Tuesday, October 30, 2007

Plants in our Drakensberg Garden



















We visited Giants Castle during spring, and that was obvious as the large variety of trees and plants had started to grow leaves and flowers. In our garden we saw plants that resemble those we in Scandinavia grow in pots in our windows. One of the staff at the reception had told us that it had been a cold winter, with snow even in Giants Castle. But now, that seemed far away.

South Africa has more than 20000 plant species, and is one of the countries with the largest biodiversity in the world. As we drove through the country we could see the scenery and vegetation change.

Up in the Drakensberg Mountains we saw plants that seemed to be endemic to the area. In our garden I believe that many had been planted.

I love flowers, and I used time to try to get some shots showing the beauty of the South African spring. The flowers above, grew up from a plant in our garden with thick succulent leaves, well adapted to drought. Many species of these plants are growing in South Africa.

An old Aloe

A plant I did recognize was the local Aloe variety. These plants exists in a large number of subspecies, in many shapes and sizes. The most famous is the Aloe Vera, known for its healing properties.

We saw these plants everywhere, and they grew to be quite large. I believe it may be the Aloe Arborescence that is found in large numbers in South Africa, Mozambique, Zimbabwe and Malawi. This species has medical properties that rival that of the Aloe Vera. It grows to 2-3 metres, and the old leaves make up its trunk.

This was a large specimen, as Aloe Arborescence go, and it grew by our cabin.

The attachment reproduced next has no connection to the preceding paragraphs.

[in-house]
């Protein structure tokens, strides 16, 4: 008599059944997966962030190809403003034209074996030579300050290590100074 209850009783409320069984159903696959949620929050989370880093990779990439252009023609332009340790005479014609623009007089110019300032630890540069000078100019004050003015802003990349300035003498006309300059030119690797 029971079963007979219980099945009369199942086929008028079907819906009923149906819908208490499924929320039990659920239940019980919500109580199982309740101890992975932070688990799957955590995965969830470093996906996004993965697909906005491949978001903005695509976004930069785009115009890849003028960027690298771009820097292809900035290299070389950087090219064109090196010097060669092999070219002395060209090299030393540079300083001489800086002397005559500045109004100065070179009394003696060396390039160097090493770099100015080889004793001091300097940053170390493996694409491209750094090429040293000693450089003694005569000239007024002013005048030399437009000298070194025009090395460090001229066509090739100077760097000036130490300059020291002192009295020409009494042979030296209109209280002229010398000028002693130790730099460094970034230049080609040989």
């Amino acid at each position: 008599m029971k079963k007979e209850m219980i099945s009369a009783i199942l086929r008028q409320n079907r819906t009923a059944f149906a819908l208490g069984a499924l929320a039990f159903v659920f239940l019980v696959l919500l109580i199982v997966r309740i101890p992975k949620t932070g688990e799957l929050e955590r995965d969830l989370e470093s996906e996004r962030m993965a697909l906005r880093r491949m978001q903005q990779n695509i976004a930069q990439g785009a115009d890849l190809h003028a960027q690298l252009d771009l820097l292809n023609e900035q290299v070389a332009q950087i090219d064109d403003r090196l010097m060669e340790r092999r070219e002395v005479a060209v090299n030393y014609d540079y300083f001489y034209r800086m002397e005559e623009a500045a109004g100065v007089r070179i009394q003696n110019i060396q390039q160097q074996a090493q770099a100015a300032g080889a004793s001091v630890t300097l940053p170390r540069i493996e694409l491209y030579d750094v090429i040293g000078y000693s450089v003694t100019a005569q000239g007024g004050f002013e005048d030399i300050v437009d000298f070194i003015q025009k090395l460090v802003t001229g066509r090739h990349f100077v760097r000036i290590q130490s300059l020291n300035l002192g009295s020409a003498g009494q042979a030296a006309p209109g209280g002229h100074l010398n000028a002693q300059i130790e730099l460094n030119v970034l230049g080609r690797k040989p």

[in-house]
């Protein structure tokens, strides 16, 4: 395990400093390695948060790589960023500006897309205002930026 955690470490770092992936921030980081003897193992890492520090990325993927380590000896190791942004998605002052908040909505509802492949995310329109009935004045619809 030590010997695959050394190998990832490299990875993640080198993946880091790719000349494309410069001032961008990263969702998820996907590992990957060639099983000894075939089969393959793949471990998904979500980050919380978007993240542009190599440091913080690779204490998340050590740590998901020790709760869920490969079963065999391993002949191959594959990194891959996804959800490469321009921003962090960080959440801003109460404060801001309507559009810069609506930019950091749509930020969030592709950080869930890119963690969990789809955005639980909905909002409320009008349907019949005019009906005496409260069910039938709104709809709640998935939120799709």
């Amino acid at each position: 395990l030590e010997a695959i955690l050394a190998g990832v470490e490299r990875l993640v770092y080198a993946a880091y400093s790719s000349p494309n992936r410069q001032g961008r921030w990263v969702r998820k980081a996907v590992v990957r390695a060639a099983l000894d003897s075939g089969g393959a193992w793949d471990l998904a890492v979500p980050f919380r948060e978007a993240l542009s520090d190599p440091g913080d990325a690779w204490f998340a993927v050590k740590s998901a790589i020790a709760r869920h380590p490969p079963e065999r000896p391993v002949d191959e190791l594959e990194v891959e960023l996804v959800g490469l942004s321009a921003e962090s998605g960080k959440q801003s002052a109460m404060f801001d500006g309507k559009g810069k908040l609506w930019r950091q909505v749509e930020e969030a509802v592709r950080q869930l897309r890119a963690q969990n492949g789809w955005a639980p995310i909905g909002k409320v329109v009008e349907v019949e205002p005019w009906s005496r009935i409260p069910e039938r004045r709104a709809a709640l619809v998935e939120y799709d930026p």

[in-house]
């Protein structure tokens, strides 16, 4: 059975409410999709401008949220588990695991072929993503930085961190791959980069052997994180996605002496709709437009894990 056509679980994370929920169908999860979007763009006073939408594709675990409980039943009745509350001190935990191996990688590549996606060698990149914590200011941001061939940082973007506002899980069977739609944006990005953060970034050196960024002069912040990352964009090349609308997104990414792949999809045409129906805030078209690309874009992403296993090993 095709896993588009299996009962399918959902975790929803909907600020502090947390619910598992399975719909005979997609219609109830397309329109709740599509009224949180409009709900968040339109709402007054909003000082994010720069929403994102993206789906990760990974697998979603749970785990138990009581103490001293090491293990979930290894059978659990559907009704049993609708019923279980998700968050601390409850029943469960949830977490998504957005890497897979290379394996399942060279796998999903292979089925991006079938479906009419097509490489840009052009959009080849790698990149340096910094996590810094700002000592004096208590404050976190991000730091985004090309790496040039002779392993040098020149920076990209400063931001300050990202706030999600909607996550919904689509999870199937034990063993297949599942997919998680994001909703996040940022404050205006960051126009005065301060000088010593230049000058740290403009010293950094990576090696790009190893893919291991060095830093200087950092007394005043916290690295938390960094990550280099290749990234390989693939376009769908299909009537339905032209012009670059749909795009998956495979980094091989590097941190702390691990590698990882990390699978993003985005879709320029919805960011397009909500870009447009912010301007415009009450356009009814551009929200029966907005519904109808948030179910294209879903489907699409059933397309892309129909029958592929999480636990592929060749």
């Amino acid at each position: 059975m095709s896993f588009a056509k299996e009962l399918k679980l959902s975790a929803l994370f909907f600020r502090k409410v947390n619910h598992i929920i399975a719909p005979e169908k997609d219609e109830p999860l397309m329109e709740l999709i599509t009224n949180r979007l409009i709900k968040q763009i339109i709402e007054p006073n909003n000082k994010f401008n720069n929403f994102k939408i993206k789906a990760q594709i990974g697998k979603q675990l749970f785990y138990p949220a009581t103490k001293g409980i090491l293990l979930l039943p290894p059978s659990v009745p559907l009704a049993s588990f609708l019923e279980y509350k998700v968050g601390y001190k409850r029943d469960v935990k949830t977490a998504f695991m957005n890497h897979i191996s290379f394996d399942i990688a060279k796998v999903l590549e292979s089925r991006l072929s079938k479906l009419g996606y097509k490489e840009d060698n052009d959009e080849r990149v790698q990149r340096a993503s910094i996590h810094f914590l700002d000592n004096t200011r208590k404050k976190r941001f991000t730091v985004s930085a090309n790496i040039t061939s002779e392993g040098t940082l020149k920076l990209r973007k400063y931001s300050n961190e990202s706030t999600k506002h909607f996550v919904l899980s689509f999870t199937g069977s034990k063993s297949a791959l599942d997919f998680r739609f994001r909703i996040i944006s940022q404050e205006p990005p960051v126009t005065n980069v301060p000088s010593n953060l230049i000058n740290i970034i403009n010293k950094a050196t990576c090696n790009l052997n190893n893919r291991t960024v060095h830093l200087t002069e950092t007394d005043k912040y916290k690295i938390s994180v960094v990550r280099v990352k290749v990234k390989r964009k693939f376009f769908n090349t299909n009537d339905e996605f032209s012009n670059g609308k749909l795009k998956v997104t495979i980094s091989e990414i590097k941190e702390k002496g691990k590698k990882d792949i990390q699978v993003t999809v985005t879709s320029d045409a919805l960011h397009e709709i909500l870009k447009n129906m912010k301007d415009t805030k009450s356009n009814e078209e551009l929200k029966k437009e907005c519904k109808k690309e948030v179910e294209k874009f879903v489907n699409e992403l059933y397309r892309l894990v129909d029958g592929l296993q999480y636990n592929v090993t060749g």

A beautiful Tree fern

If you think this is a palm tree, think again and look closer , and you'll find you are mistaken It is not a palm tree, it is a tree fern.

If I had lived somewhere warmer, I would certainly have planted a tree fern. These plants are fascinating, and may go back to a time when the dinosaurs roamed the earth.

Today they are found in many different tropical and subtropical areas. Many are endemic to the Oceania region, and large areas of tall tree ferns are found in e.g. Tasmania and New Zealand.

We had many of these around the cabins, but these were not seen anywhere else in the wild, and I think they may be planted here. But there are, according to the Wikipedia, thousands of varieties, so it may be endemic to the Drakensberg Mountains.

The red brush flower

This is my name, and I did write the name down somewhere, but I seemed to have lost the note.

This is a plant endemic to the area, and I have seen it before. A similar tree with a darker red flower were growing outside my cousins condominium in Sebastian Lake in Florida, when I visited her in 1989.

Now it was in full bloom, and isn't it spectacular!!

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